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Year End Audit: Integrated Companies

Tim Williams's Profile

My company acquired two companies during 2010 and I am trying to get ready for my year end audits. I work at a privately held  company and we bought two privately held companies, but we may be looking to do an IPO in 2011 or 2012 and I want to get my financial reporting in order. Any guidance for how to find resources (other than being told to contact auditors to charge me huge $$$) to help me get started and understand how to consolidate statemements.

Answers

Yoav Cohen
Title: Managing Partner
Company: NYC Advisors, LLC
(Managing Partner, NYC Advisors, LLC) |

Your best bet is to deploy best practices of public companies - have your financial audited by a reputable audit firm (not necessarily one of the big 4), have them do also quarterly reviews and start implementing SOX. Doing so will insure that you follow good accounting and operational controls and make your IPO much smoother.

Jim Scanlon
Title: Consultant
Company: JBS Consulting
(Consultant, JBS Consulting ) |

Tim - I will interpret your request to help you get started and understand how to consolidate statements literally and suggest the following …

We can assume the merged general ledger(s) will be used to crate your financial statements . But, in the new merged environment, you also will need to consider how/if the general ledger will support production of operating statements and related business metrics.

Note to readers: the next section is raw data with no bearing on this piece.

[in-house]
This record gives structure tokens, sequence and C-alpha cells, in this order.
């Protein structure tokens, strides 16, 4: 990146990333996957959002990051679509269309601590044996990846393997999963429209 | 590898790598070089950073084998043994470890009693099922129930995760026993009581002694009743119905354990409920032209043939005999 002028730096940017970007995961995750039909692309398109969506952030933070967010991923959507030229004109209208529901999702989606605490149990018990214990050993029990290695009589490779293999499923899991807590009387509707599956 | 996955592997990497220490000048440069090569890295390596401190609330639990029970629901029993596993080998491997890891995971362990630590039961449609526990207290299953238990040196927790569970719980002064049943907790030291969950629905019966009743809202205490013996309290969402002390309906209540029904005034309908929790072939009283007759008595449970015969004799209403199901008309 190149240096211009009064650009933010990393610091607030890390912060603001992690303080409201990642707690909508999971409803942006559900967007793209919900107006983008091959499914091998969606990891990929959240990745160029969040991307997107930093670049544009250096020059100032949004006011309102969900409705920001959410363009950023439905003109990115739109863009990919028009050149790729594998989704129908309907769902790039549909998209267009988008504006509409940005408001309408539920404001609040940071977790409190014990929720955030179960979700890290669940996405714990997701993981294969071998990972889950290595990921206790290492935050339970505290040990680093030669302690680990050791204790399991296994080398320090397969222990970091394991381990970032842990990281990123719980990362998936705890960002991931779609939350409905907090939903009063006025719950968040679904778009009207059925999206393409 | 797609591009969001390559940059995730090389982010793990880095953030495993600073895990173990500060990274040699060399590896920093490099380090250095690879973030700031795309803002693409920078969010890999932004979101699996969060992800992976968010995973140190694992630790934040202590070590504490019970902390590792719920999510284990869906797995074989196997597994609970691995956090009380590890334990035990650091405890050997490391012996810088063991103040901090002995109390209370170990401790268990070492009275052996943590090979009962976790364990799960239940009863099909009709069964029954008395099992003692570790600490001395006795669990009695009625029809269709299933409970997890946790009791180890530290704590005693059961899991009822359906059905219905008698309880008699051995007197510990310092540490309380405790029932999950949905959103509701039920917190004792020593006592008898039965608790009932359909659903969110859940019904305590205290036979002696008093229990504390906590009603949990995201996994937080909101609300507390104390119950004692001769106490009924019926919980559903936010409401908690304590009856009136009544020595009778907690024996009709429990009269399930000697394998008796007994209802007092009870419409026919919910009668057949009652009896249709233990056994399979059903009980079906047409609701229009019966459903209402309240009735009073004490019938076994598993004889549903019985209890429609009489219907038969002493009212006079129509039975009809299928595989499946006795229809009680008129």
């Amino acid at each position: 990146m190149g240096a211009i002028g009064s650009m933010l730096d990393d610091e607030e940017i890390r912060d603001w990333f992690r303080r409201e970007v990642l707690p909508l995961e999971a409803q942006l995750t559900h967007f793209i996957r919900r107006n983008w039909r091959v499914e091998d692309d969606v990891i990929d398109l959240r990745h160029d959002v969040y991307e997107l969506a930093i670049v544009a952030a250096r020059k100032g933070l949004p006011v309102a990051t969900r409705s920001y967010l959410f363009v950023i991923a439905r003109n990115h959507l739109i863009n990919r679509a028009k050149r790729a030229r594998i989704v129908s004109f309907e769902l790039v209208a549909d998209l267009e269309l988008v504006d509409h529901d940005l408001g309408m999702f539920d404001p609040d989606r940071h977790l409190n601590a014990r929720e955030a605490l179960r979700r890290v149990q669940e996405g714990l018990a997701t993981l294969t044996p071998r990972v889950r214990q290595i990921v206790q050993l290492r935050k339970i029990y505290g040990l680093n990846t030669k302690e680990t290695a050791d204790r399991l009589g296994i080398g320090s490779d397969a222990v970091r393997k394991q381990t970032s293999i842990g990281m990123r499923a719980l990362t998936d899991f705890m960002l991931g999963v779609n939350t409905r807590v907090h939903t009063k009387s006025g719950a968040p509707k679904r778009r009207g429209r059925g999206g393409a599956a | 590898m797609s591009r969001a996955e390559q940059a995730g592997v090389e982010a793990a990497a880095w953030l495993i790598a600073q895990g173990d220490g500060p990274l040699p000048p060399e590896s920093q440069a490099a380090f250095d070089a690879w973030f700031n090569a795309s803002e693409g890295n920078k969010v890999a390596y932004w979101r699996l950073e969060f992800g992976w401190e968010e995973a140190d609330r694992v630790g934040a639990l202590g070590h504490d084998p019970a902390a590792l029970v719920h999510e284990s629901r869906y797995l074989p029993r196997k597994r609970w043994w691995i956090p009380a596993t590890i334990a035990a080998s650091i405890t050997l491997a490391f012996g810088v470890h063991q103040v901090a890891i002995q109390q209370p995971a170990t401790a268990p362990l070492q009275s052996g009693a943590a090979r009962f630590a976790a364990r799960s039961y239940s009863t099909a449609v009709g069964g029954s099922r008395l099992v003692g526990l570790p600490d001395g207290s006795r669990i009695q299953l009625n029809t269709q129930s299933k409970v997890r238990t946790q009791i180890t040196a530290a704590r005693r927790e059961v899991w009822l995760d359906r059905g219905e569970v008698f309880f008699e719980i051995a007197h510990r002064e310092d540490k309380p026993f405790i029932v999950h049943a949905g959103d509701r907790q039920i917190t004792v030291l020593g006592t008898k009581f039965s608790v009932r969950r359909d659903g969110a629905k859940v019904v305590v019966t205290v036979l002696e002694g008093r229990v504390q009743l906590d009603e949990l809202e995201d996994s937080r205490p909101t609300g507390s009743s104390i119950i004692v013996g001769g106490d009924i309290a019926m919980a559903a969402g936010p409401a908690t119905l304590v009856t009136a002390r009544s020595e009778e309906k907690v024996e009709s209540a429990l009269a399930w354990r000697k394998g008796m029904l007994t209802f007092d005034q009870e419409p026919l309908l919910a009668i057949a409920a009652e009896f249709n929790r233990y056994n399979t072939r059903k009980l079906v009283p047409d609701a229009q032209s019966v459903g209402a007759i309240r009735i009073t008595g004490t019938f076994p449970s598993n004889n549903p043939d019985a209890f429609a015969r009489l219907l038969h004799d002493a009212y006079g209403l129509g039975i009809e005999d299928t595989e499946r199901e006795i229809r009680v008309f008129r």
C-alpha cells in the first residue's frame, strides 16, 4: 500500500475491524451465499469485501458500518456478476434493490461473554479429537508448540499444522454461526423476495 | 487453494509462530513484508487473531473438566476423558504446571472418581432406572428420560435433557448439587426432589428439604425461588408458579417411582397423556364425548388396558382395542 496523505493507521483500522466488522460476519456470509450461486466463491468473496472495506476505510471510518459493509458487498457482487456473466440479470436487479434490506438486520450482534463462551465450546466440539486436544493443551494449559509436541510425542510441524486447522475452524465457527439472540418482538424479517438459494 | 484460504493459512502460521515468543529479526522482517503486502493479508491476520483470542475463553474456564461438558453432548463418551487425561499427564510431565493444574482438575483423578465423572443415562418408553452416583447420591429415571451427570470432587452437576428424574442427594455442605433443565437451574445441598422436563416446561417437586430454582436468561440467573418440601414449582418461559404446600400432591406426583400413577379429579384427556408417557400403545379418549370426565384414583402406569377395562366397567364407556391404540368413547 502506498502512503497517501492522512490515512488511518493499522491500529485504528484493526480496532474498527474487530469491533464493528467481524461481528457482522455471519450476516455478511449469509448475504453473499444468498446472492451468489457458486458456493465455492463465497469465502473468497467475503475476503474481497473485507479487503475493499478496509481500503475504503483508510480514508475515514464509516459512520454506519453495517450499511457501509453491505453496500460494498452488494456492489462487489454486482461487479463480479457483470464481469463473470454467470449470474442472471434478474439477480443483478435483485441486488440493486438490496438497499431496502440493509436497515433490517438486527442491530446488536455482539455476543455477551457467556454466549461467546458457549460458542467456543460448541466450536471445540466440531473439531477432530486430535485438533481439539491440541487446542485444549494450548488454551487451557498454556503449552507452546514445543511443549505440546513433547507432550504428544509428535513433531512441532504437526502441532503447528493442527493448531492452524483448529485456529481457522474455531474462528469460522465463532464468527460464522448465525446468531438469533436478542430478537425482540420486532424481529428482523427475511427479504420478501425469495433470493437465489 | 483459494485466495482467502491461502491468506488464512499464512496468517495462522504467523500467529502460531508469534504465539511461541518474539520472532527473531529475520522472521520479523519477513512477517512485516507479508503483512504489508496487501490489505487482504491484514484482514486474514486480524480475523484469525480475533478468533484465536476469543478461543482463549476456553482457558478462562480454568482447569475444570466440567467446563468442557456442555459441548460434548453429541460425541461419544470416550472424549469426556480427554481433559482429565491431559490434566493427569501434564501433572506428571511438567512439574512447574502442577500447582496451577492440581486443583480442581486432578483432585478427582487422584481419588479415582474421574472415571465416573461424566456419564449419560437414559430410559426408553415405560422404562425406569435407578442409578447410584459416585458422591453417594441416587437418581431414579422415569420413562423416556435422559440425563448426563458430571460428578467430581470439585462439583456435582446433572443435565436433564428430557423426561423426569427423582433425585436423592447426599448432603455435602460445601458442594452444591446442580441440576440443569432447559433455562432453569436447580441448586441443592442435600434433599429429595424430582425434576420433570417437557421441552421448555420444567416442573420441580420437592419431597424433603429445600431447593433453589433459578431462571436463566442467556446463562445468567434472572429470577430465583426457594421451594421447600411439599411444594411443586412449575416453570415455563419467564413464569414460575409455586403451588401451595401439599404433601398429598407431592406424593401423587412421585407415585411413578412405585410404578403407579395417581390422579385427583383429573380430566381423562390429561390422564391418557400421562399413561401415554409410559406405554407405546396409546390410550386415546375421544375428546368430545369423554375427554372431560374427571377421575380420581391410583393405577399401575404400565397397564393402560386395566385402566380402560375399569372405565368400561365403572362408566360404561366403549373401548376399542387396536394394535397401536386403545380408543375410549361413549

Once you fully define the ‘products’ of your general ledger system, your next challenge will be harmonizing the general ledgers and the charts of accounts of the merged entities. This will need to be done on an account-by-account basis and, will need to recognize new internal or external reporting requirements presented by the newly merged entities.

During the process of designing the new chart of accounts you will identify the number and define the operation of intercompany accounts. Intercompany accounts facilitate transactions between related entities and are designed to be eliminated in consolidation. You may also need to design transactions and controls around settling intercompany transactions as well.

Once you get to this point, then I agree with Yoav’s suggestion to engage your auditors. Your auditors can inspect the design of your intercompany consolidating process to ensure it ‘works’ properly (e.g., eliminates any intercompany profits, all intercompany accounts balance, etc.) and do the testing needed to certify your overall controls environment is ‘SOX-ready’. They can also observe and comment, as needed on the intercompany settlement process to ensure proper cash management between parent and its new subsidiaries.

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